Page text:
Balancing the performance and stability of organic photodiodes with all-polymer active layers†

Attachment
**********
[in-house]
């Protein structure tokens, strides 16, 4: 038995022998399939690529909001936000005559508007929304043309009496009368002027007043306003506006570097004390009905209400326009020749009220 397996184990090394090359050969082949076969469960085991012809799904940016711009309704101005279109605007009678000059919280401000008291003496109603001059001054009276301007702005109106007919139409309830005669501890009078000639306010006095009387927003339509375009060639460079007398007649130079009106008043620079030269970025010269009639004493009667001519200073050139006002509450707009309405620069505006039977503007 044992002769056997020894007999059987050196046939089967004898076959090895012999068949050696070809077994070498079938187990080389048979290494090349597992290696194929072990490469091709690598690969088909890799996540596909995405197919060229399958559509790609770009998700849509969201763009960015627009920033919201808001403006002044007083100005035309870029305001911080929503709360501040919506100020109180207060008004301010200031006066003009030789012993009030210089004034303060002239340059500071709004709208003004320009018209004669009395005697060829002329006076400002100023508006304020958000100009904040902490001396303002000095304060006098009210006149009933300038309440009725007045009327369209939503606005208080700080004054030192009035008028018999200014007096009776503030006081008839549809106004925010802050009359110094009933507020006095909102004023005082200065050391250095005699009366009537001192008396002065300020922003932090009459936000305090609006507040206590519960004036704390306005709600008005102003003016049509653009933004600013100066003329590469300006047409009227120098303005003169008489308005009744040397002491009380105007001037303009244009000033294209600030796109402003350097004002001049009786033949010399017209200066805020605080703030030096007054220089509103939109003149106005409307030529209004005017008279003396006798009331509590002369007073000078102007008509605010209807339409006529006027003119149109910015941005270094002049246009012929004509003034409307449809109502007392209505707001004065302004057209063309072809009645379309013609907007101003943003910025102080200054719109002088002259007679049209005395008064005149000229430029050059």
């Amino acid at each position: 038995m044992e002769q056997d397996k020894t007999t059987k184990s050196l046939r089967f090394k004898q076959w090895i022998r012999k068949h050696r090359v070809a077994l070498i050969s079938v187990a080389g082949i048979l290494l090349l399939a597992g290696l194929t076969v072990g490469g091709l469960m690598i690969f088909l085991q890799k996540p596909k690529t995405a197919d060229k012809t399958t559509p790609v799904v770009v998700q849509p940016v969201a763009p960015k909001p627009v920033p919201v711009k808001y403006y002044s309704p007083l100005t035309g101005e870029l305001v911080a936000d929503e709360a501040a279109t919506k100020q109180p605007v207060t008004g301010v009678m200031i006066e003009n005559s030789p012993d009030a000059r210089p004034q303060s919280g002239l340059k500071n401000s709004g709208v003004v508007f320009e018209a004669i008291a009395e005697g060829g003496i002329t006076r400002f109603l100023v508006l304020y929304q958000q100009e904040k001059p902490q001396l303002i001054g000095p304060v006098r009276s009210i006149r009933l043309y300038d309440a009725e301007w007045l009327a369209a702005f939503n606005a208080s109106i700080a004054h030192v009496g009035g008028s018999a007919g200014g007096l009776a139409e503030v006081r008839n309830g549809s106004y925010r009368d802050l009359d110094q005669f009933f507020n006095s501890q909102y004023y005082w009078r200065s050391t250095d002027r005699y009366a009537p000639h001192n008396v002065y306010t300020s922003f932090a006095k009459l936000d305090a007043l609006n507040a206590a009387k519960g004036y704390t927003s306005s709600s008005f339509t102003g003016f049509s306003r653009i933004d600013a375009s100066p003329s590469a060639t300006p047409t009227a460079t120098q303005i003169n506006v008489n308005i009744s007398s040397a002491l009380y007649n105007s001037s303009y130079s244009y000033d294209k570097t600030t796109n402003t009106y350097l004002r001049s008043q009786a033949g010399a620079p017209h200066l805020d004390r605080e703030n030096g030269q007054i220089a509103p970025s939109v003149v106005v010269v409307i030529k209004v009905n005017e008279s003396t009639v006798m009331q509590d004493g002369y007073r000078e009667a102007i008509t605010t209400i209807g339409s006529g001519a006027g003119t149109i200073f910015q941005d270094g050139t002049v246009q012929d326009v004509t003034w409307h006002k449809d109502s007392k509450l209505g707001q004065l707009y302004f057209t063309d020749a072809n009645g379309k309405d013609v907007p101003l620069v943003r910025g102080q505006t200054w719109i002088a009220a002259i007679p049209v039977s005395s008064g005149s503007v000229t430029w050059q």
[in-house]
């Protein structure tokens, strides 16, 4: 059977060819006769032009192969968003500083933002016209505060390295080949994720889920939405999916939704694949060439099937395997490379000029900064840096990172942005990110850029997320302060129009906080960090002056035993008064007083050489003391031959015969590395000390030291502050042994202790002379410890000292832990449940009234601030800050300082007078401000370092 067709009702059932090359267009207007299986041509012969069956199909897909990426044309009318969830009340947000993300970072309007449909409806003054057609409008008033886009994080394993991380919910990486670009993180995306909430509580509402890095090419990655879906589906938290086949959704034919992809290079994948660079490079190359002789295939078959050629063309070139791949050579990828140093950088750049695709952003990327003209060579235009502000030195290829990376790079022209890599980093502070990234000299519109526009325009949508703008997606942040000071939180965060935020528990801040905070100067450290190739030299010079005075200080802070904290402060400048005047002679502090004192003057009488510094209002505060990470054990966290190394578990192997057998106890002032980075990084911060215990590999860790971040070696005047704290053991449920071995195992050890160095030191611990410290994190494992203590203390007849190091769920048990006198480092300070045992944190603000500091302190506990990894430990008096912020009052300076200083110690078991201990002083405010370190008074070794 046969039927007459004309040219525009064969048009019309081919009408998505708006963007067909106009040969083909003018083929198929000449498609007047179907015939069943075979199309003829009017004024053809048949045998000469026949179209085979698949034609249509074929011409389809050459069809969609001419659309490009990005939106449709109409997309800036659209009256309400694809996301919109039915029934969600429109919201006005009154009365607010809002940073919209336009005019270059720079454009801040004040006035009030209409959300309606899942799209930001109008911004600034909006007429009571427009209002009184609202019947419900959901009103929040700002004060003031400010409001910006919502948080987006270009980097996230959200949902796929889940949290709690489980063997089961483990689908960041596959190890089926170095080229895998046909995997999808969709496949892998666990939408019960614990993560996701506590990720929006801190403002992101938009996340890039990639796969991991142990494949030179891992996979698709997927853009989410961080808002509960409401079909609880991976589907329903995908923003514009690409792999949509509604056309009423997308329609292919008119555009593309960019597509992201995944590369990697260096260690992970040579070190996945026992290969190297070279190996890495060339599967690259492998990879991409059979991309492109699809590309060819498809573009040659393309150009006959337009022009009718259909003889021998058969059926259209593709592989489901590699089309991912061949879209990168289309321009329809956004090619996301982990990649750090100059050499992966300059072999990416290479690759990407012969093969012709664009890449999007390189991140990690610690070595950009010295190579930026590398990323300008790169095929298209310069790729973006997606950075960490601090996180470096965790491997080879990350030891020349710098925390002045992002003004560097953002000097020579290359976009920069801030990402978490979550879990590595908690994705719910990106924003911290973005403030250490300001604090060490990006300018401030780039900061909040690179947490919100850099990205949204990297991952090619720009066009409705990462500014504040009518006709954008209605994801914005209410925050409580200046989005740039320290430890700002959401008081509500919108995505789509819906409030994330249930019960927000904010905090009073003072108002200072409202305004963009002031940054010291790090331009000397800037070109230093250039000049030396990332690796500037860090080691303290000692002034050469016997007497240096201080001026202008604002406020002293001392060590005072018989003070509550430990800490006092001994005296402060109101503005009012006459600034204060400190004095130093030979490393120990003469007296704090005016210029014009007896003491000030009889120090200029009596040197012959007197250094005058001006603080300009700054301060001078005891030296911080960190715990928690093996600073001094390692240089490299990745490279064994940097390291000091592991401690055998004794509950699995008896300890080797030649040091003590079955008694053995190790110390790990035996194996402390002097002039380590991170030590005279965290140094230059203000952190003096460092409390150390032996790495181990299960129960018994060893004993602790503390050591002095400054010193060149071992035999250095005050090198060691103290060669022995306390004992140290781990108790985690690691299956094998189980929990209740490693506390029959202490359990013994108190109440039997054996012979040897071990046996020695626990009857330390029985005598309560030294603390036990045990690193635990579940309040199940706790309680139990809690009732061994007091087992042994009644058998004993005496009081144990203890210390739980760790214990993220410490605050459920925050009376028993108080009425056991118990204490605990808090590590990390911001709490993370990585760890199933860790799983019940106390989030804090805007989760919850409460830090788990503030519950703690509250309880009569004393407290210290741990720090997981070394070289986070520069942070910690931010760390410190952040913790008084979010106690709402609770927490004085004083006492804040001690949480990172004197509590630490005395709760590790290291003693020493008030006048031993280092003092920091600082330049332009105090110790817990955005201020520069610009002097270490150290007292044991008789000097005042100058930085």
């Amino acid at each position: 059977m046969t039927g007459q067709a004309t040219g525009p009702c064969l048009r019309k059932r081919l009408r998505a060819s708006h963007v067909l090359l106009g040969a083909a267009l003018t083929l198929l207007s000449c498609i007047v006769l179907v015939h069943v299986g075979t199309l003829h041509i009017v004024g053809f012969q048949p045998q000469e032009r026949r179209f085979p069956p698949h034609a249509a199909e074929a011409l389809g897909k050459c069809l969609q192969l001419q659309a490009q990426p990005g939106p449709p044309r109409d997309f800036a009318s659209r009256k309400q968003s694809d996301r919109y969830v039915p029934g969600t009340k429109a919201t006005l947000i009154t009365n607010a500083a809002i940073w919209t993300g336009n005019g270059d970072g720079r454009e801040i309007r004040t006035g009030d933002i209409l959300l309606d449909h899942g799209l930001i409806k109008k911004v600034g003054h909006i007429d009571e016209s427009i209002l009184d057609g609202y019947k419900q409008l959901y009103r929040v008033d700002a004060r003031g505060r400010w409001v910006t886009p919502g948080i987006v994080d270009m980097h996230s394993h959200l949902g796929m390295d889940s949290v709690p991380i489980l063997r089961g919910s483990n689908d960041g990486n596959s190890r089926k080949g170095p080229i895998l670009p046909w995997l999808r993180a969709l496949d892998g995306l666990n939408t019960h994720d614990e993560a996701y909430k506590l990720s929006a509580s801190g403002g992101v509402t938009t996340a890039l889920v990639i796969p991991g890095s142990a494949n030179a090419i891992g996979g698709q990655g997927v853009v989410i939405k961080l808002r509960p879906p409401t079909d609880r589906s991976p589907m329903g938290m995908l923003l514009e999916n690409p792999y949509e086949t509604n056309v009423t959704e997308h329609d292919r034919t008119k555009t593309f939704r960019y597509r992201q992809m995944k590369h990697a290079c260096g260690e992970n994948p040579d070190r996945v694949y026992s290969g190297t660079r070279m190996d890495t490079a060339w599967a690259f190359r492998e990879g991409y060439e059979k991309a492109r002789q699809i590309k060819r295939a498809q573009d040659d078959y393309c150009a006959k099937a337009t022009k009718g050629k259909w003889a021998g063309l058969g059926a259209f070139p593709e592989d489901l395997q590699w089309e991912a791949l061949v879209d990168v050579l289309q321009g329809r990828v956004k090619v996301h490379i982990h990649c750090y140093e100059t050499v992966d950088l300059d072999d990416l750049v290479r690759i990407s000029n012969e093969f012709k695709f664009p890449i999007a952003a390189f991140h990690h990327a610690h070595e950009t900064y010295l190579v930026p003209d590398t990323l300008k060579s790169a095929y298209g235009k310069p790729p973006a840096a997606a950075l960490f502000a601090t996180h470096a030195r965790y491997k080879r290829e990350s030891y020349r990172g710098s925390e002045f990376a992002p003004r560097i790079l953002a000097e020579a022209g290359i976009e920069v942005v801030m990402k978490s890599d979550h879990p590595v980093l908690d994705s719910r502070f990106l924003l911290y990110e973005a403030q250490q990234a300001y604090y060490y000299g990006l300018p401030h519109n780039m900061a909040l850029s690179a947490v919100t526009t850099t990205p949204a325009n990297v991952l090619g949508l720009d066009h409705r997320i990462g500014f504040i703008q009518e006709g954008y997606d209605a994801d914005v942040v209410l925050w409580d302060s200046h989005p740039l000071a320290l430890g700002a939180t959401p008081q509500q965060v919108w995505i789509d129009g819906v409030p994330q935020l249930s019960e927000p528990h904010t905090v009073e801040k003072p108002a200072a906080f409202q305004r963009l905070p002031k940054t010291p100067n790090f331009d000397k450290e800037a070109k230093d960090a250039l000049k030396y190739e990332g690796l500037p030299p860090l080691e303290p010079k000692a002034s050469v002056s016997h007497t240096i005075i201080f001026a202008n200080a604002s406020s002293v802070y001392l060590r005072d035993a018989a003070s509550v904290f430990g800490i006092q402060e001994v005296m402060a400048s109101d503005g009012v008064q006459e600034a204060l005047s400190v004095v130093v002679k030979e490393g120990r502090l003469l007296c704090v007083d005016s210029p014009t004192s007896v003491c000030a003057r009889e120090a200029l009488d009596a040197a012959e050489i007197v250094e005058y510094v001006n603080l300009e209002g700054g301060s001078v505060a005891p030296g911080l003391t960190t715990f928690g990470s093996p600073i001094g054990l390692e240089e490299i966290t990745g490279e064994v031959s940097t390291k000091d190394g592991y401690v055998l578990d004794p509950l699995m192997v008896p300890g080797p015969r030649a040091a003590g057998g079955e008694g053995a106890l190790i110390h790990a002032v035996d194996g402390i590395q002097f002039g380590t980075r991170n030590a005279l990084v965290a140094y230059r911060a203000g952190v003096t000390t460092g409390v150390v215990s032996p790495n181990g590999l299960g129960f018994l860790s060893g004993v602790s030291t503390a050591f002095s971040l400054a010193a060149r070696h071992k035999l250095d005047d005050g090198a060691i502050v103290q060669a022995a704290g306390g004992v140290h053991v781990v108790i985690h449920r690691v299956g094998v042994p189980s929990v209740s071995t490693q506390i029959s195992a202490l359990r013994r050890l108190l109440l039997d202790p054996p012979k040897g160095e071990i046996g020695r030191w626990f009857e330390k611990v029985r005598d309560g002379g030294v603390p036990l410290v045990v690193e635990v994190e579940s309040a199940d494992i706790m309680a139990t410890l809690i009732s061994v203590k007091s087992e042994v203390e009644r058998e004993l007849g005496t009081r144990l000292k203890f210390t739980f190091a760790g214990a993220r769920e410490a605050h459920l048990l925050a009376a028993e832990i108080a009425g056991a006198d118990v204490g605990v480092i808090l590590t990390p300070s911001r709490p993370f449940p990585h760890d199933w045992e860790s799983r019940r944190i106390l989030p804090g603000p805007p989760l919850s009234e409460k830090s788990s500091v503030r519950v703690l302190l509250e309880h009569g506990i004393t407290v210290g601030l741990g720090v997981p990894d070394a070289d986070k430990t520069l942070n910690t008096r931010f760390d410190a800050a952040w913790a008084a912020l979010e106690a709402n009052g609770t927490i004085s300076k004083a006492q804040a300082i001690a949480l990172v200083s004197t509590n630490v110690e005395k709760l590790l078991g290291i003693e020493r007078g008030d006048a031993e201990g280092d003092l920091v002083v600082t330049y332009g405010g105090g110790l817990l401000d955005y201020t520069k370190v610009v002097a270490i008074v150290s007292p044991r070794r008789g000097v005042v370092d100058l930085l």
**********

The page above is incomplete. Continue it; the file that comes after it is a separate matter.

Organic photodiodes (OPDs) have emerged as a potential alternative for inorganic photodiodes in light-detection technology due to their unique properties such as lightweight, flexibility, and tunable absorption range. However, the stability of OPDs is one of the main issues preventing the commercialization of OPDs. Herein, we performed a detailed characterization study of OPDs composed of all-polymer and polymer donors/small molecular acceptors to evaluate the detectivity and stability of devices. The small molecule acceptor Y5-Br and its polymerized counterpart PY-IT were selected to minimize the energy and absorption differences and paired with PM6. We found that the Y5-Br based device exhibited a higher detectivity and a lower dark current density due to the lesser extent of the trap density, whereas the PY-IT based device demonstrated a faster response time and impressive thermal/electrical stability. In addition, the analysis of the photosensitive layer morphology reveals that the all-polymer films showed remarkable thermal tolerance. In contrast, the thermal treatment resulted in apparent polymer and small molecule aggregations in the polymer–small molecule counterpart, leading to large scale phase segregations. Our findings suggest that the all-polymer composition is an efficient strategy to improve the stability of OPDs and provide a useful guidance for the commercial application of OPDs in the future.